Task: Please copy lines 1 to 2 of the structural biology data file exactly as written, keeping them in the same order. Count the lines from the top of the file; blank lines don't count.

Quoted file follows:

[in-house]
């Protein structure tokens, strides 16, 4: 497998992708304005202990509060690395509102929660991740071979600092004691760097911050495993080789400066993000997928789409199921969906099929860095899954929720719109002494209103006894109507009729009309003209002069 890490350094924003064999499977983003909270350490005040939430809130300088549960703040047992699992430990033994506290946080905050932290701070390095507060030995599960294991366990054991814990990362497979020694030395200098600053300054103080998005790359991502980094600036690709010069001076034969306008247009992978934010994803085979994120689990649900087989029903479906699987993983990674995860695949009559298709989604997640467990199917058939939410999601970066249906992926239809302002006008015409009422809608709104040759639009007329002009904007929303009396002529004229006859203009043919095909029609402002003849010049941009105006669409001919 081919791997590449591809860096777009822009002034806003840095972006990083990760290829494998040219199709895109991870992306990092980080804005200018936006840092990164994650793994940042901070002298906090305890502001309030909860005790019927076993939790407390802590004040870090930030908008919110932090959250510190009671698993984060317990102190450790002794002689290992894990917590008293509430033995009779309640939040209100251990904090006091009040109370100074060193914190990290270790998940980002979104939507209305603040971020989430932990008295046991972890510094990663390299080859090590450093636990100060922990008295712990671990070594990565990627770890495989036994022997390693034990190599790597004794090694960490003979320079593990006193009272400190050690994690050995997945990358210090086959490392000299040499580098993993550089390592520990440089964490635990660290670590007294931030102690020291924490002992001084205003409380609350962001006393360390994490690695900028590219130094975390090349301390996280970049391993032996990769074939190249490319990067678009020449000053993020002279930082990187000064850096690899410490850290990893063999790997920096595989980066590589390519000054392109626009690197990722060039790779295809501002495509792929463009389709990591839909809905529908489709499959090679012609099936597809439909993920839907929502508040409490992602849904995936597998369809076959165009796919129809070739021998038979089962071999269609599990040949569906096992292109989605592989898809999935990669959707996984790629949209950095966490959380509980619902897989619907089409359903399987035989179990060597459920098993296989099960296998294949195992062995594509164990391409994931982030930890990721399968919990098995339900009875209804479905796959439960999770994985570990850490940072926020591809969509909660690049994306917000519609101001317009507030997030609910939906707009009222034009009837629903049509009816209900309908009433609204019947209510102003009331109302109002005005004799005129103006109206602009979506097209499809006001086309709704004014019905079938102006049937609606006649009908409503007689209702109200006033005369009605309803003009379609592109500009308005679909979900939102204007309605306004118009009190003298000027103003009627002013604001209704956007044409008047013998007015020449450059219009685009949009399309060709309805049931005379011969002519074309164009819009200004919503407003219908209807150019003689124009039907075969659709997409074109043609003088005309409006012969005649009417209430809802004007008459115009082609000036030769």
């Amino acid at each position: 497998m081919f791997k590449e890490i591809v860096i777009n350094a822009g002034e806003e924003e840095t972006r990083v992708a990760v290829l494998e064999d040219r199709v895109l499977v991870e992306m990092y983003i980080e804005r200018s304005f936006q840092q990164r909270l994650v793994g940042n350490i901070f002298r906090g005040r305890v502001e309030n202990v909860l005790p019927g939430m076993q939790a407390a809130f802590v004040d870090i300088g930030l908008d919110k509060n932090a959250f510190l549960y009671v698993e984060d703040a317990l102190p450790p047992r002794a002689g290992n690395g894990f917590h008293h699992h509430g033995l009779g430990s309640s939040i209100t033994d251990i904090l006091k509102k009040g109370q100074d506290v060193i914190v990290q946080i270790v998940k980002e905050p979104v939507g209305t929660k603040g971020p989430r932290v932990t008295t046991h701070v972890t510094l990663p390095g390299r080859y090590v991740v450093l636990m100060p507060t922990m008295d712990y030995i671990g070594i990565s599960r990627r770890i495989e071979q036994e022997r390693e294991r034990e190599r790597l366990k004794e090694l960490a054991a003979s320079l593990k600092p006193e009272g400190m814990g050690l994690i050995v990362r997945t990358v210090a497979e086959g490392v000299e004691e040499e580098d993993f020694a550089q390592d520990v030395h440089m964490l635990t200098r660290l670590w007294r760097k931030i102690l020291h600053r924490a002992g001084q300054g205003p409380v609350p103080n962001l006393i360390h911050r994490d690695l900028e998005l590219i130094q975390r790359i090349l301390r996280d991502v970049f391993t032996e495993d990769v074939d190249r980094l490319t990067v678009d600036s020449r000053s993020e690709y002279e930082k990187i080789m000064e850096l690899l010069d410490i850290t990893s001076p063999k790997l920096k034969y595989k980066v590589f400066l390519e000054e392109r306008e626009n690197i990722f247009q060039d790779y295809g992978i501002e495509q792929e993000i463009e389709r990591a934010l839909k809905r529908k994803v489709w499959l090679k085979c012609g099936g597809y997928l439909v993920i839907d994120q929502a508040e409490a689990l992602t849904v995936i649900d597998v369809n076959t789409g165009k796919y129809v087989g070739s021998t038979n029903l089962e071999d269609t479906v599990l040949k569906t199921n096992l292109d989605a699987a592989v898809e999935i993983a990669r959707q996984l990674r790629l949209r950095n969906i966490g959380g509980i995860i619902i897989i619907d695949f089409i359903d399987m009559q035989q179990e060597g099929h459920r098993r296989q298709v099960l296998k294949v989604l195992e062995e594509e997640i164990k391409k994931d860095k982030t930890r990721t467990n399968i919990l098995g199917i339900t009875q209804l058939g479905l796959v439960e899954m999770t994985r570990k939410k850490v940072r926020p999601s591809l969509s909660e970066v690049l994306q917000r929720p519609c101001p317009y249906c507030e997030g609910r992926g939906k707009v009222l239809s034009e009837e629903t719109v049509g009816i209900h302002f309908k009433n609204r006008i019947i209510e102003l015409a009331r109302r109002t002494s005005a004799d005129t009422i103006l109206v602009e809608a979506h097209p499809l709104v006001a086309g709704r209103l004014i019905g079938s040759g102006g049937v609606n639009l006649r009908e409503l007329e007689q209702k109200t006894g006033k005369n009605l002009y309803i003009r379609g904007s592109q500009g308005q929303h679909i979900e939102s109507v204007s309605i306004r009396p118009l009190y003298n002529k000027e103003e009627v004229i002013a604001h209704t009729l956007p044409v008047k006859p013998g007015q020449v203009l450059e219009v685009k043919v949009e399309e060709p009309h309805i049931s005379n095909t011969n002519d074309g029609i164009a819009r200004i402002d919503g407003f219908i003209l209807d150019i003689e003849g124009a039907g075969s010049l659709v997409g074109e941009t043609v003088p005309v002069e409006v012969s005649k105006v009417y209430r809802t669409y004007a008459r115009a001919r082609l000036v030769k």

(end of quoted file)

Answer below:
[in-house]
């Protein structure tokens, strides 16, 4: 497998992708304005202990509060690395509102929660991740071979600092004691760097911050495993080789400066993000997928789409199921969906099929860095899954929720719109002494209103006894109507009729009309003209002069 890490350094924003064999499977983003909270350490005040939430809130300088549960703040047992699992430990033994506290946080905050932290701070390095507060030995599960294991366990054991814990990362497979020694030395200098600053300054103080998005790359991502980094600036690709010069001076034969306008247009992978934010994803085979994120689990649900087989029903479906699987993983990674995860695949009559298709989604997640467990199917058939939410999601970066249906992926239809302002006008015409009422809608709104040759639009007329002009904007929303009396002529004229006859203009043919095909029609402002003849010049941009105006669409001919 081919791997590449591809860096777009822009002034806003840095972006990083990760290829494998040219199709895109991870992306990092980080804005200018936006840092990164994650793994940042901070002298906090305890502001309030909860005790019927076993939790407390802590004040870090930030908008919110932090959250510190009671698993984060317990102190450790002794002689290992894990917590008293509430033995009779309640939040209100251990904090006091009040109370100074060193914190990290270790998940980002979104939507209305603040971020989430932990008295046991972890510094990663390299080859090590450093636990100060922990008295712990671990070594990565990627770890495989036994022997390693034990190599790597004794090694960490003979320079593990006193009272400190050690994690050995997945990358210090086959490392000299040499580098993993550089390592520990440089964490635990660290670590007294931030102690020291924490002992001084205003409380609350962001006393360390994490690695900028590219130094975390090349301390996280970049391993032996990769074939190249490319990067678009020449000053993020002279930082990187000064850096690899410490850290990893063999790997920096595989980066590589390519000054392109626009690197990722060039790779295809501002495509792929463009389709990591839909809905529908489709499959090679012609099936597809439909993920839907929502508040409490992602849904995936597998369809076959165009796919129809070739021998038979089962071999269609599990040949569906096992292109989605592989898809999935990669959707996984790629949209950095966490959380509980619902897989619907089409359903399987035989179990060597459920098993296989099960296998294949195992062995594509164990391409994931982030930890990721399968919990098995339900009875209804479905796959439960999770994985570990850490940072926020591809969509909660690049994306917000519609101001317009507030997030609910939906707009009222034009009837629903049509009816209900309908009433609204019947209510102003009331109302109002005005004799005129103006109206602009979506097209499809006001086309709704004014019905079938102006049937609606006649009908409503007689209702109200006033005369009605309803003009379609592109500009308005679909979900939102204007309605306004118009009190003298000027103003009627002013604001209704956007044409008047013998007015020449450059219009685009949009399309060709309805049931005379011969002519074309164009819009200004919503407003219908209807150019003689124009039907075969659709997409074109043609003088005309409006012969005649009417209430809802004007008459115009082609000036030769």